• Comment number 32.

    The debate over the role of the banksters will go on for a long time. Clearly all the worlds politicians have all backed away from any serious reform, so we need to remember and plan for it happening again.

    Given that they are making lots of money however, they are a classic target for cash strapped Governments. However it's what you do with this money that counts.

    Britain has has a glorious history of selling off the family silver, to fund freebies, onto to discover that a few years later, we could really have done with investing the money in some form of replacement.

    If we tax the banks, then spend it on todays holes, what capacity is there to cope with tomorrows craters, when the banks crap on us again?

  • Comment number 33.

    #10 you are wrong.

    Even where a country can produce everything more cheaply than we can the theory of comparative advantage does not require that our wages fall to the other countries levels.

    This was originally set out by Adam Smith in the Wealth of Nations in 1776 and David Ricardo in 1817 so not exactly a new theory.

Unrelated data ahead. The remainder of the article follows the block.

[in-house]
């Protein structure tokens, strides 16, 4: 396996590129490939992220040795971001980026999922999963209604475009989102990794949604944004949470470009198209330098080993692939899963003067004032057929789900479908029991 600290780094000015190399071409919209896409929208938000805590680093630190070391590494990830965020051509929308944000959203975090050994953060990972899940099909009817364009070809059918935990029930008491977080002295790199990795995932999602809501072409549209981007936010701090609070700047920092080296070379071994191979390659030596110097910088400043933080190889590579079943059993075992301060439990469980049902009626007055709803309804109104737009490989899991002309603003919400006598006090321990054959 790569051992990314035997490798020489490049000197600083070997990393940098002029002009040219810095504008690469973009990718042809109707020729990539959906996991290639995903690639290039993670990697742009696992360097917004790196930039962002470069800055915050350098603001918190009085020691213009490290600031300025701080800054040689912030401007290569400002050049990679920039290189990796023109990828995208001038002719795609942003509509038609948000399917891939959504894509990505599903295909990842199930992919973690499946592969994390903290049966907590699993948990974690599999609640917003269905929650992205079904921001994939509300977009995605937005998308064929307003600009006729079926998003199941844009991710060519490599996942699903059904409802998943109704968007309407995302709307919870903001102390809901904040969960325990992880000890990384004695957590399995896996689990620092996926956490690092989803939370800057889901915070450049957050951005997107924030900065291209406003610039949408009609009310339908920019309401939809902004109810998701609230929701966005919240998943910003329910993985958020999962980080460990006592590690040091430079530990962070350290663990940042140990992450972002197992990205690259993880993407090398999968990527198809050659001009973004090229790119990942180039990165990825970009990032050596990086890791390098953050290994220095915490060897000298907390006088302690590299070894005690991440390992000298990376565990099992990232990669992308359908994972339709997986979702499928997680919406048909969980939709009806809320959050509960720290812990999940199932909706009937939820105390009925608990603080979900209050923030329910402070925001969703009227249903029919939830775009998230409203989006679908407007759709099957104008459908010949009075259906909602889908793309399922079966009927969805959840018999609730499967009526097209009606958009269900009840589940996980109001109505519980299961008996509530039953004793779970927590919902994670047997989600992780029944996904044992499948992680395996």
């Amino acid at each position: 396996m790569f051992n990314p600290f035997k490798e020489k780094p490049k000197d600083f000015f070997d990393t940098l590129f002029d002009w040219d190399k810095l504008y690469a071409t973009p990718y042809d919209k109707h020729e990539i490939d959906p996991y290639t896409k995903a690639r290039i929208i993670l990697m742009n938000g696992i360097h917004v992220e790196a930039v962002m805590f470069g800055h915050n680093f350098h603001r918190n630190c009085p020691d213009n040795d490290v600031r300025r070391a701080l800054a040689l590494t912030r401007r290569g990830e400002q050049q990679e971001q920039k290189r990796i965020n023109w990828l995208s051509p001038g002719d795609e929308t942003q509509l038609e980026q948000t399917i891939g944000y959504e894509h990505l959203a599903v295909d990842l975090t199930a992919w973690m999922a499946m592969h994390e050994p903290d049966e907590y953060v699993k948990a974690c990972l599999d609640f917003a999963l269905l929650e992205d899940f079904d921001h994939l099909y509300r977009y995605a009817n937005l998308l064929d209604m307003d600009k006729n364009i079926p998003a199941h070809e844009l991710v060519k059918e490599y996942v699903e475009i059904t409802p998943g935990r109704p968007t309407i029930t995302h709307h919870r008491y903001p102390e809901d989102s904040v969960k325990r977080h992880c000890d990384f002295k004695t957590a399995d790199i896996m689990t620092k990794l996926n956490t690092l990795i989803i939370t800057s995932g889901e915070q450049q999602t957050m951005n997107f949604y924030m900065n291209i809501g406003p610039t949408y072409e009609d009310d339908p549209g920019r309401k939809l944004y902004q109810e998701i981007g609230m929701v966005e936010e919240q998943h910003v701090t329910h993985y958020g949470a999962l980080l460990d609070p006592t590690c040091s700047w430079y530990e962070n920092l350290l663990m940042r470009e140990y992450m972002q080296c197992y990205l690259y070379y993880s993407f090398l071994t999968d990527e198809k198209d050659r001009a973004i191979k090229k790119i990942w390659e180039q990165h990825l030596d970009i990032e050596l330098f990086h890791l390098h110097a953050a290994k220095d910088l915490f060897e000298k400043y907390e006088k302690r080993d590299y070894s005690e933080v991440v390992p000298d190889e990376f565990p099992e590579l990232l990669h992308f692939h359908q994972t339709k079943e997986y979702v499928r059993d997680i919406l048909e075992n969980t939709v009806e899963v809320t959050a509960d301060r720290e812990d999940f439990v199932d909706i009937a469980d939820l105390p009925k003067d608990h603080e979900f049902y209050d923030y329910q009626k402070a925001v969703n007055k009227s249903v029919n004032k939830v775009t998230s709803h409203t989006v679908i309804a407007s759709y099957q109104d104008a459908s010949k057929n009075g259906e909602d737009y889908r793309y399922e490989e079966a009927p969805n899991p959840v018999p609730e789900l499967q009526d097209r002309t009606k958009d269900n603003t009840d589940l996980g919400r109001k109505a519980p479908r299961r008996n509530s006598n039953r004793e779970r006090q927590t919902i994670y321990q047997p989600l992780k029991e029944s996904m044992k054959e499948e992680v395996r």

However, what neither Ricardo nor Smith predicted was the situation we have today where the "old" economies (ie Western Europe, America, Canada, Japan, Australia) are being overhauled by newer, much larger economies in the BRIC countries and the old economies have weighed down their performance with layer upon layer of social welfare. There is, I believe but cannot prove, a very difficult period ahead of us over the next 30+ years. Gradually the new countries' electorate will require the same levels of social welfare that we take for granted but in the meantime we will be in a situation where the theory of comparative advantage means that we will increasingly concentrate the economy on services (legal, accountancy, finance etc) and very high value bespoke engineering or manufacturing none of which requires large amounts of employment.